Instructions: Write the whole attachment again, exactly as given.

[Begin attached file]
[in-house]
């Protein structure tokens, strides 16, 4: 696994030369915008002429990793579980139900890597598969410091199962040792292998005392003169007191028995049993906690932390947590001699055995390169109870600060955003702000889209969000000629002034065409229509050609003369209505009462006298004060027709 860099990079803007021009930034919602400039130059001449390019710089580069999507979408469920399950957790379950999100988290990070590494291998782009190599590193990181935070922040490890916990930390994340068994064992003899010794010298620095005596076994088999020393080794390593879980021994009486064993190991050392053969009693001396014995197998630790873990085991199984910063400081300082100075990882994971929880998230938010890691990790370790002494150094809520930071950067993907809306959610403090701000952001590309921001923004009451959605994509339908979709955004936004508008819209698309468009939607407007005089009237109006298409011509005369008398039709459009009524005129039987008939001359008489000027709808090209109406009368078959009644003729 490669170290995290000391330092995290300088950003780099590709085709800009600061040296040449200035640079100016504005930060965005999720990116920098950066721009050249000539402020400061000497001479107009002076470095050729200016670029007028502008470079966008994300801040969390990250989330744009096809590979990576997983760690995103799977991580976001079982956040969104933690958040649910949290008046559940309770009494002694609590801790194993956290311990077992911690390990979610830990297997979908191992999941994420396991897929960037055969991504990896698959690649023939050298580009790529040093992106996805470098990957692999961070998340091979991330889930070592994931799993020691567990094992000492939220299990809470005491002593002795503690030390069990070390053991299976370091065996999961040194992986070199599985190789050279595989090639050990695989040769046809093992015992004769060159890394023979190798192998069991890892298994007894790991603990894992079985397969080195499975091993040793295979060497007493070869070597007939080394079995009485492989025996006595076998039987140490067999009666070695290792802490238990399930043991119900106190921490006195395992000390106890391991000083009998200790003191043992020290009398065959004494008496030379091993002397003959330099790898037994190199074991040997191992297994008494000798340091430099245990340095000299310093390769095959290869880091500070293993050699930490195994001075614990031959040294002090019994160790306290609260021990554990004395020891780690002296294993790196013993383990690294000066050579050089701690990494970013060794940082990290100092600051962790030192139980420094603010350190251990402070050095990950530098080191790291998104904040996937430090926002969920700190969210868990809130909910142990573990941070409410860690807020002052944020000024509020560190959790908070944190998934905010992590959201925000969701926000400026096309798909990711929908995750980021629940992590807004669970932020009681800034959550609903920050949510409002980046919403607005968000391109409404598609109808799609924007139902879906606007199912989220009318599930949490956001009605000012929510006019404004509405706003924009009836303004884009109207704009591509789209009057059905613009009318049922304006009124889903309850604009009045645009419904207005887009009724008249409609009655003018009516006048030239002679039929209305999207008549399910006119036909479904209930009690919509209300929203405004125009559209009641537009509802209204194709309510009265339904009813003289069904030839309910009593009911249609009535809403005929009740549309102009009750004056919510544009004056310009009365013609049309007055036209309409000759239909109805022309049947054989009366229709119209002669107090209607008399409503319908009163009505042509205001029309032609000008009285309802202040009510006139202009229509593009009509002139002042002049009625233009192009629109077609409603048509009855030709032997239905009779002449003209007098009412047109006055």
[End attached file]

[in-house]
């Protein structure tokens, strides 16, 4: 696994030369915008002429990793579980139900890597598969410091199962040792292998005392003169007191028995049993906690932390947590001699055995390169109870600060955003702000889209969000000629002034065409229509050609003369209505009462006298004060027709 860099990079803007021009930034919602400039130059001449390019710089580069999507979408469920399950957790379950999100988290990070590494291998782009190599590193990181935070922040490890916990930390994340068994064992003899010794010298620095005596076994088999020393080794390593879980021994009486064993190991050392053969009693001396014995197998630790873990085991199984910063400081300082100075990882994971929880998230938010890691990790370790002494150094809520930071950067993907809306959610403090701000952001590309921001923004009451959605994509339908979709955004936004508008819209698309468009939607407007005089009237109006298409011509005369008398039709459009009524005129039987008939001359008489000027709808090209109406009368078959009644003729 490669170290995290000391330092995290300088950003780099590709085709800009600061040296040449200035640079100016504005930060965005999720990116920098950066721009050249000539402020400061000497001479107009002076470095050729200016670029007028502008470079966008994300801040969390990250989330744009096809590979990576997983760690995103799977991580976001079982956040969104933690958040649910949290008046559940309770009494002694609590801790194993956290311990077992911690390990979610830990297997979908191992999941994420396991897929960037055969991504990896698959690649023939050298580009790529040093992106996805470098990957692999961070998340091979991330889930070592994931799993020691567990094992000492939220299990809470005491002593002795503690030390069990070390053991299976370091065996999961040194992986070199599985190789050279595989090639050990695989040769046809093992015992004769060159890394023979190798192998069991890892298994007894790991603990894992079985397969080195499975091993040793295979060497007493070869070597007939080394079995009485492989025996006595076998039987140490067999009666070695290792802490238990399930043991119900106190921490006195395992000390106890391991000083009998200790003191043992020290009398065959004494008496030379091993002397003959330099790898037994190199074991040997191992297994008494000798340091430099245990340095000299310093390769095959290869880091500070293993050699930490195994001075614990031959040294002090019994160790306290609260021990554990004395020891780690002296294993790196013993383990690294000066050579050089701690990494970013060794940082990290100092600051962790030192139980420094603010350190251990402070050095990950530098080191790291998104904040996937430090926002969920700190969210868990809130909910142990573990941070409410860690807020002052944020000024509020560190959790908070944190998934905010992590959201925000969701926000400026096309798909990711929908995750980021629940992590807004669970932020009681800034959550609903920050949510409002980046919403607005968000391109409404598609109808799609924007139902879906606007199912989220009318599930949490956001009605000012929510006019404004509405706003924009009836303004884009109207704009591509789209009057059905613009009318049922304006009124889903309850604009009045645009419904207005887009009724008249409609009655003018009516006048030239002679039929209305999207008549399910006119036909479904209930009690919509209300929203405004125009559209009641537009509802209204194709309510009265339904009813003289069904030839309910009593009911249609009535809403005929009740549309102009009750004056919510544009004056310009009365013609049309007055036209309409000759239909109805022309049947054989009366229709119209002669107090209607008399409503319908009163009505042509205001029309032609000008009285309802202040009510006139202009229509593009009509002139002042002049009625233009192009629109077609409603048509009855030709032997239905009779002449003209007098009412047109006055």